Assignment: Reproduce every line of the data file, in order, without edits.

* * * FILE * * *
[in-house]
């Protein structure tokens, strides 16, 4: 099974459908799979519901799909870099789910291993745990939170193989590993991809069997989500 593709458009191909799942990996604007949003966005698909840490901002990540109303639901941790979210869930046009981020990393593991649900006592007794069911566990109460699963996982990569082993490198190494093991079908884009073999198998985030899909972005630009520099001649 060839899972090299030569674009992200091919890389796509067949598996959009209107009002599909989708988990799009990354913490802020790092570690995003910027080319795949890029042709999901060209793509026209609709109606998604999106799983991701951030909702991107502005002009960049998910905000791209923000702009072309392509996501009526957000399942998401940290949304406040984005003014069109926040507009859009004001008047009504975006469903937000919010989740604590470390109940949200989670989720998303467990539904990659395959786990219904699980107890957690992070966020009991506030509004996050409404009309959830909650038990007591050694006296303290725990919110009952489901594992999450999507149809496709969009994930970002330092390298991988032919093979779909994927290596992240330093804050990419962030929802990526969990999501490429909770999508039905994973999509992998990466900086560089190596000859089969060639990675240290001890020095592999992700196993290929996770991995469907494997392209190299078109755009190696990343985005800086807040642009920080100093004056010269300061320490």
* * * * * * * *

[in-house]
């Protein structure tokens, strides 16, 4: 099974459908799979519901799909870099789910291993745990939170193989590993991809069997989500 593709458009191909799942990996604007949003966005698909840490901002990540109303639901941790979210869930046009981020990393593991649900006592007794069911566990109460699963996982990569082993490198190494093991079908884009073999198998985030899909972005630009520099001649 060839899972090299030569674009992200091919890389796509067949598996959009209107009002599909989708988990799009990354913490802020790092570690995003910027080319795949890029042709999901060209793509026209609709109606998604999106799983991701951030909702991107502005002009960049998910905000791209923000702009072309392509996501009526957000399942998401940290949304406040984005003014069109926040507009859009004001008047009504975006469903937000919010989740604590470390109940949200989670989720998303467990539904990659395959786990219904699980107890957690992070966020009991506030509004996050409404009309959830909650038990007591050694006296303290725990919110009952489901594992999450999507149809496709969009994930970002330092390298991988032919093979779909994927290596992240330093804050990419962030929802990526969990999501490429909770999508039905994973999509992998990466900086560089190596000859089969060639990675240290001890020095592999992700196993290929996770991995469907494997392209190299078109755009190696990343985005800086807040642009920080100093004056010269300061320490």